- Isaiah 60:5a

My mind recalls that piercing glance of the young families this last week. They were all about in my travels; their presence was at once a blessing and—if turned inward—a blow against my own thought of timing and gift, as though there is no gift for me to give this Epiphany. And, yet, this was all very well enough for the Lord of me. And, yet, these words come through that time...

Oh, how my heart overflows, deep within what the Lord prepares. Where the passing material value is placed under the subject of the spiritual and every glance becomes a sign of love. This happens every day in the family... every day! ...And yet we miss it as clear as the sun at Noon.

In the family, we forgive passing blows and stored grievances... why? Because the value isn't in the passing... it is in the girded strength of the Eternal that gives the family its worth. No, it's not blood or water that is the end but the Spirit of the one who dwells in each of us to empower us to be ones who say "Yes" as Mary continues to say "Yes."

Simeon foretold the sword that should pierce her heart, and yet we think the road to family life is to be peaceful. It was not peaceful for the Holy Family! Yet they had peace.

We think that family life should be perfect and without any messes. It wasn't pristine for the Holy Family! Yet they had perfection.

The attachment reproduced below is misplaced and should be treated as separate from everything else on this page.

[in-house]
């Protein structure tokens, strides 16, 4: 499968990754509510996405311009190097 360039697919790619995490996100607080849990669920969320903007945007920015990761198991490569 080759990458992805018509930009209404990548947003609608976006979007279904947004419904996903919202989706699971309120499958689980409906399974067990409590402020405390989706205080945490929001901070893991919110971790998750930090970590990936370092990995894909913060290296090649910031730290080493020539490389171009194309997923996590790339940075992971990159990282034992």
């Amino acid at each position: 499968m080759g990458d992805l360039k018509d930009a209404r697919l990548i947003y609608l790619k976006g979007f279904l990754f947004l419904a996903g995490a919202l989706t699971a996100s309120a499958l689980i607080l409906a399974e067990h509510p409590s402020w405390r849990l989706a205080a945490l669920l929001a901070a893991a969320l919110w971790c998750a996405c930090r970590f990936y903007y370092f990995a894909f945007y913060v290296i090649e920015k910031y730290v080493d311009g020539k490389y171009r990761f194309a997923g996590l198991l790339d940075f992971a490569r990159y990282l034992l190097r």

We think that family life should be without trial. It was not so for the Holy Family. Yet they had joy and love, and peace. Why? Because of the Christ Child. Even when He could not speak, He spoke. Even when we cannot speak now, we speak by our own presence. Let us not delay our presence for one another but be materially and spiritually present to one another, for the sake of the Other and in the example of the One that did it all for love of His Holy Family.

"Then you shall be radiant at what you see,
your heart shall throb and overflow,
for the riches of the sea shall be emptied out before you,
the wealth of nations shall be brought to you.
Caravans of camels shall fill you,
dromedaries from Midian and Ephah;
all from Sheba shall come
bearing gold and frankincense,
and proclaiming the praises of the LORD."
- Isaiah 60:5-6

Saturday, December 13, 2014

Through the Labor Pains of the Heart

"I desire mercy, not sacrifice." (cf. Hosea 6:6, Matthew 9:13)

These words of our Lord speak volumes. We may, especially when beset by deep sorrow and even depression, dwell on our unlovable nature and see how detestable our state is. We may even be tempted to grave sin, to abdicate the grace we have been given, or to be even reminded of the grave sin of the past already reconciled. Even so, there is this tumultuous experience that places us upon the parapet and tempts us to despair... Yet, we must remember those words of mercy—especially first for ourselves—that our souls may not be tortured but shining in the light of Christ. We must be light from His light, not that the fire is our own. He desires mercy over sacrifice in such a way that we are placed within His own sacrifice, we experience within His suffering our suffering, and we grow through such pitiable suffering out of love, not for ourselves, but for Him and, through Him, for the Other. Indeed, we cannot love the Other until we love ourselves, deep within our souls, in the way God loves each of us. Such as it is, we are able to begin anew, to love, to breathe, to live.